Understanding Senior Housing Options
As a parent, you may be considering having your adult son move in with you in your senior housing community. There are a few factors to consider when determining if this is allowed:
Independent Living Communities
Most independent living communities will allow residents to have family members or others live with them in their apartment homes. However, there are often restrictions on the age of additional occupants. For example, many independent living communities require additional occupants to be over a certain age, such as 55 or 62. So if your son is under the age limit set by the community, he may not be able to live with you.
Assisted Living Facilities
Assisted living facilities provide more services for residents who need help with daily activities. Most assisted living communities do not allow additional people to move in with a resident. The exception would be if your son needed care and qualified to live in assisted living himself. So it is unlikely you would be able to have your adult son move in unless he met the requirements on his own.
Affordable Senior Housing
Some government-subsidized affordable housing developments for seniors also have strict rules against additional occupants. The affordable housing is designated for older adults meeting certain income requirements. So having additional people move in like an adult son is usually not allowed.
Questions to Ask About Your Specific Community
Since every senior housing community is unique, your best bet is to directly ask about their rules regarding additional occupants if you are considering having your son move in. Here are some key questions to ask:
What is the minimum age requirement for occupants?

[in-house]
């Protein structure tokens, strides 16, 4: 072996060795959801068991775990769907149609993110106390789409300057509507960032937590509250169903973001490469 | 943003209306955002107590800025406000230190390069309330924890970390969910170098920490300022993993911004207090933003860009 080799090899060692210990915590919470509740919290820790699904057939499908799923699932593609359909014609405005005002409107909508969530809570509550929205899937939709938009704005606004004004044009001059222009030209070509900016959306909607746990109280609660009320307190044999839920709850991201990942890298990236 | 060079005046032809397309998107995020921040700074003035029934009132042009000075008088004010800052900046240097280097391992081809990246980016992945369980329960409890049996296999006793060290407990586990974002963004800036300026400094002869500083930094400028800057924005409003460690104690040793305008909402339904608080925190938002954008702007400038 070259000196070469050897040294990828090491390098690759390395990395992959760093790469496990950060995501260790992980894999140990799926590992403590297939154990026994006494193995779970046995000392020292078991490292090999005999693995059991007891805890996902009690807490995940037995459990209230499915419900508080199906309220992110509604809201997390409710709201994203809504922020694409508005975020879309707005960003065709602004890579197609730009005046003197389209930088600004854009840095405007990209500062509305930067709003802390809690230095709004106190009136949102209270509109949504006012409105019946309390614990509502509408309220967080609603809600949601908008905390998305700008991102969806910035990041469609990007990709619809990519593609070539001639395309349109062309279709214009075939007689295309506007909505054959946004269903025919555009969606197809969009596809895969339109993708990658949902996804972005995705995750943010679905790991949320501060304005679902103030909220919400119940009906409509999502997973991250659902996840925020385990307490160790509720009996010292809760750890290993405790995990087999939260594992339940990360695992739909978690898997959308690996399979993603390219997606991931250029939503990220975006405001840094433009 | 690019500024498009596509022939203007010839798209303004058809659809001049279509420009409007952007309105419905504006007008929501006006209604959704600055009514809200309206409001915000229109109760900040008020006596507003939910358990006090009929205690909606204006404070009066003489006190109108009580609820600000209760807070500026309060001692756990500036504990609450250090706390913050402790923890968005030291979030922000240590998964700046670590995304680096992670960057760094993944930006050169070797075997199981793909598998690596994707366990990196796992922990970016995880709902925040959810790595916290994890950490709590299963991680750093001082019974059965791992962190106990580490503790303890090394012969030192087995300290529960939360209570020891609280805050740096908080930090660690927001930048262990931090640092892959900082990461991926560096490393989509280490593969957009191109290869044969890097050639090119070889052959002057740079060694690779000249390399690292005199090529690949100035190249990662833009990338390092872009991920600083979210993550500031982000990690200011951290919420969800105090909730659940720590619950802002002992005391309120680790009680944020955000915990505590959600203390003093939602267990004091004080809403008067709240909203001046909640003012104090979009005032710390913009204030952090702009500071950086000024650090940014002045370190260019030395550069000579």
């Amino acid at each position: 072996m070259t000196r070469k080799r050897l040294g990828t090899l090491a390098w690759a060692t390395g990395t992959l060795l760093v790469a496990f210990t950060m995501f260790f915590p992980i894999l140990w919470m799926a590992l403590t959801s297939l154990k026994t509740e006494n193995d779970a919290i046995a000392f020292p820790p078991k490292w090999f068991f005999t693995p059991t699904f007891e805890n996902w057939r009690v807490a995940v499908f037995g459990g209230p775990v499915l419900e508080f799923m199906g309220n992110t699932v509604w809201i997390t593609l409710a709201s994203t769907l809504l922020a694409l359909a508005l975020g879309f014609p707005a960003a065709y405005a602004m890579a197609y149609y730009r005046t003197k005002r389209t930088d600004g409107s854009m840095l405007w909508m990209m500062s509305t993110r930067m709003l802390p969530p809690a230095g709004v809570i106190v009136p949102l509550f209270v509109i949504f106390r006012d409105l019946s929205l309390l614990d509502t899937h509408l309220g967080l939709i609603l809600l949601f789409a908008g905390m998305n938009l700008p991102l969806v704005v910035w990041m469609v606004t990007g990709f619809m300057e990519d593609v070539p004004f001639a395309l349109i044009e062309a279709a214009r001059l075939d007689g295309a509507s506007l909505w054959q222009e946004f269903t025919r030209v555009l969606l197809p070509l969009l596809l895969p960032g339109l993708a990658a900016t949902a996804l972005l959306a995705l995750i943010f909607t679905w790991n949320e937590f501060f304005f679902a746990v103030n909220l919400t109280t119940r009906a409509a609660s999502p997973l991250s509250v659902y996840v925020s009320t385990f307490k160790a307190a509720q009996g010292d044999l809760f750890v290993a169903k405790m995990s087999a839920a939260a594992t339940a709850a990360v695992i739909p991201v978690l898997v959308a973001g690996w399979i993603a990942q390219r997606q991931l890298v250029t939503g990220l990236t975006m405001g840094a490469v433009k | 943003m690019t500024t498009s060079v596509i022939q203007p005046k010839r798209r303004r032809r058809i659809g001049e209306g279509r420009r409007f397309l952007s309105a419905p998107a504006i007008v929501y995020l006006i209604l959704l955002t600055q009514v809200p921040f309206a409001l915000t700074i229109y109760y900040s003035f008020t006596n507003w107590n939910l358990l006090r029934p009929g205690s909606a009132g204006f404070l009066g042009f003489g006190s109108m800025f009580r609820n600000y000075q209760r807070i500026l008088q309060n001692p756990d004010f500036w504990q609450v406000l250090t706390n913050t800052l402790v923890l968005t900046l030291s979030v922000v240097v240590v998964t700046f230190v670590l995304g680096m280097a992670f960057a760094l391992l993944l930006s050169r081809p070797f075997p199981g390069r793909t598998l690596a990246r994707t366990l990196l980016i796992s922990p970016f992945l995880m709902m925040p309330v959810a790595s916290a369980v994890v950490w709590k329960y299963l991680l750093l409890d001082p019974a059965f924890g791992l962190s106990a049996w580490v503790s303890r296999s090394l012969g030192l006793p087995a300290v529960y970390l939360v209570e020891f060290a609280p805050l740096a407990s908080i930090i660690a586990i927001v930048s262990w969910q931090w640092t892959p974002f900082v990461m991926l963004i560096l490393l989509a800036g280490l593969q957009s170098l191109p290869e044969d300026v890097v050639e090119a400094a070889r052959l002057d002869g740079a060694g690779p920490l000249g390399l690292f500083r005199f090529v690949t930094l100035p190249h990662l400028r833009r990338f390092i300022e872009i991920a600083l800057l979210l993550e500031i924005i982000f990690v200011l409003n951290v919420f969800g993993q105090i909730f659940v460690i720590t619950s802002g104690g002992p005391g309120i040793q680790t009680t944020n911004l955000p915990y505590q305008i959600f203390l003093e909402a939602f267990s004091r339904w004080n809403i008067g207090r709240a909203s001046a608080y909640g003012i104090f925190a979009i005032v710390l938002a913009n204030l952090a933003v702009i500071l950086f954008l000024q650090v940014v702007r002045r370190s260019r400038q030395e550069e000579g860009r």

Find out if there is an age minimum like 55 or 62 that your son would have to meet to be able to move in with you. If he is younger than the requirement, he may not be allowed.
Are additional occupants allowed?
Ask the housing management directly if any other people are allowed to move in with a resident. Make it clear you are asking about an adult son.
Are there exceptions for family members?
Even if additional people are not generally allowed, some communities may make rare exceptions for family. So it’s worth asking if a special exception could be made for your son.
What is the application process for additional occupants?
If extra occupants are allowed, find out what the application process entails. There may be an application, background check, income requirements, etc. before being approved.
Are there additional fees for occupants?
Most housing communities charge extra rent or fees for additional people living in an apartment. Be sure to find out what the charges are.
Can occupants be caretakers?
Some housing may allow family or friends to move in if they are official caretakers for a resident who needs assistance. If your son is willing to serve as your caretaker, see if this is a possibility.
Tips for Moving Your Son Into Senior Housing
If it is possible for your adult son to move in with you, here are some tips to make the transition smooth:
Communicate with housing staff
Keep housing staff informed about your plans so they can confirm policies are being followed properly. Being transparent will help avoid issues down the road.
Help your son integrate into the community
Encourage your son to attend community events and socialize with other residents. This will help other seniors welcome and accept him.
Have an open conversation with your son about expectations in terms of visit duration, finances, responsibilities, and etiquette living in a senior community. Clear guidelines will prevent conflicts.
Look into support services
If your son will also be providing caregiver assistance for you, see if your community has resources like caregiver training or support groups to aid family members serving as caretakers.
The rules around adult children moving into senior housing with parents vary widely. With some communities it is clearly allowed, while others have strict policies against additional occupants. Be sure to communicate directly with your specific housing management to see if them moving in together is a possibility. With the right planning and preparation, you may be able to have your son join you in your new senior living community.
Having your adult son move in with you in senior housing can sometimes be an option but depends largely on the policies of your individual community. Reach out to housing staff to check on rules about minimum age, additional occupants, exceptions, fees, and application processes. If allowed, take steps to integrate your son and discuss expectations for making the transition smooth. With proper planning and communication, you may be able to have your son become part of your senior housing community.